By Gillian Slade on November 28, 2017.
One of North America’s leading educators on dementia says there are better ways to handle aggressive patients than giving anti-psychotic drugs and using physical restraints.
If someone with dementia is aggressive and violent, the first question is what made them feel they needed to “fight for their life,” says Teepa Snow, a dementia education and skills training specialist with Positive Approach¨.
If the person is heavily medicated they may no longer even be able to communicate clearly with words.
“Anti-anxiety drugs can actually cause people to put chairs through windows, put their fist right through a window, have cuts all over their hands and they would keep going,” said Snow. “They have to get out of there … they’re going to die anyway so they may as well do whatever they have to.”
The trigger may be something as simple as trying to undress them. If they have had a previous life event where someone tried to take their clothes off against their will, those memories come flooding back.
No amount of telling them to calm down will help. Calling in other people to enforce the task and/or holding the person down will simply escalate the fear, she says.
Snow uses a special hand technique to support the person and to show you are on their side. She suggests removing them from the situation that has triggered the rage. They no longer feel trapped, somebody has understood their need and is helping to defend them.
“If you just lock doors or tie me down, what that shows is you’re committed to enforcing this ‘concentration camp’ and I fight the restraints as long and as hard as I can,” said Snow.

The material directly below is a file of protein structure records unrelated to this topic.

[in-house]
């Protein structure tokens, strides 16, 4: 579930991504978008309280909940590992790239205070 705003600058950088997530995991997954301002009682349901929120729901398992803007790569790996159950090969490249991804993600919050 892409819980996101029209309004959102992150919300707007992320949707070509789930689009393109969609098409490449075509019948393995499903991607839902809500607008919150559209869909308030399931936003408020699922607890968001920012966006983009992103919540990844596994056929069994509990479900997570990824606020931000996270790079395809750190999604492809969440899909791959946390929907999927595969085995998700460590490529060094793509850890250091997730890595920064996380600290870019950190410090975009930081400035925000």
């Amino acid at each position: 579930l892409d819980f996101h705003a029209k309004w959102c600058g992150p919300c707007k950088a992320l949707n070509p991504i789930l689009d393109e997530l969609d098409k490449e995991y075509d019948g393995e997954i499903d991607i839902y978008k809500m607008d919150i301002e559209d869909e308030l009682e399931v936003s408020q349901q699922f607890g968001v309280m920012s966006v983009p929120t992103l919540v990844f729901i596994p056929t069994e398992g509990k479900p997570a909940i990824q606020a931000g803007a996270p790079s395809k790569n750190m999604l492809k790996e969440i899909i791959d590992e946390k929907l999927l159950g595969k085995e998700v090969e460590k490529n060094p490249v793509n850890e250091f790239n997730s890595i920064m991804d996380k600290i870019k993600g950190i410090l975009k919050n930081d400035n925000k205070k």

Someone in that state of mind will certainly not take any pills offered or perhaps not even eat the food because it is perceived as coming from someone who wants to kill them.
To get out of the cycle you have to determine the trigger. If they’re seeing bugs and they think the bugs are trying to get inside them, remove the person promising to clean the area and get rid of the bugs.
“It’s called you go with their flow because you can’t fix their delusion,” said Snow.
Instead of using physical restraints it would be more appropriate to position the chair and the person close to an area where you are working so you are aware when they have the urge to get up. Respond promptly, said Snow.
“You’re ready to get up? Are you thirsty or do you just want to walk a little bit?” said Snow.
Are they uncomfortable from sitting, need to go to the bathroom, or perhaps heard something they want to investigate?
Success on both sides takes skills and knowledge, said Snow.
“You can’t be so focused on getting tasks done that you forget that you’re doing those tasks to a human being,” said Snow.
For the person with dementia there is an inability to comprehend and understand. Wandering could be an indication they feel they need to flee, said Snow.
Anti-psychotic medication may seem like the solution but that only works in some situations and for a short period of time, said Snow.
“The problem is they’re used as blankets. You throw this heavy blanket over somebody … it limits attention, focus, motor ability and sensory awareness,” said Snow.
It can create other issues — incontinence, difficulty moving, more falls and injuries. It can also affect hydration and infection because the person is not moving about, said Snow. The drugs may make some people even more aggressive.
This is particularly true of people who have Lewy Body dementia and in those cases you can permanently effect the part of their brain that allows them to move freely.
Tying someone up “is called illegal” and “torture”, said Snow. “We aren’t allowed to do this with any other population but we feel free to do it with dementia. You can’t do it in prisons, you can’t arbitrarily restrain somebody over a long period of time.”
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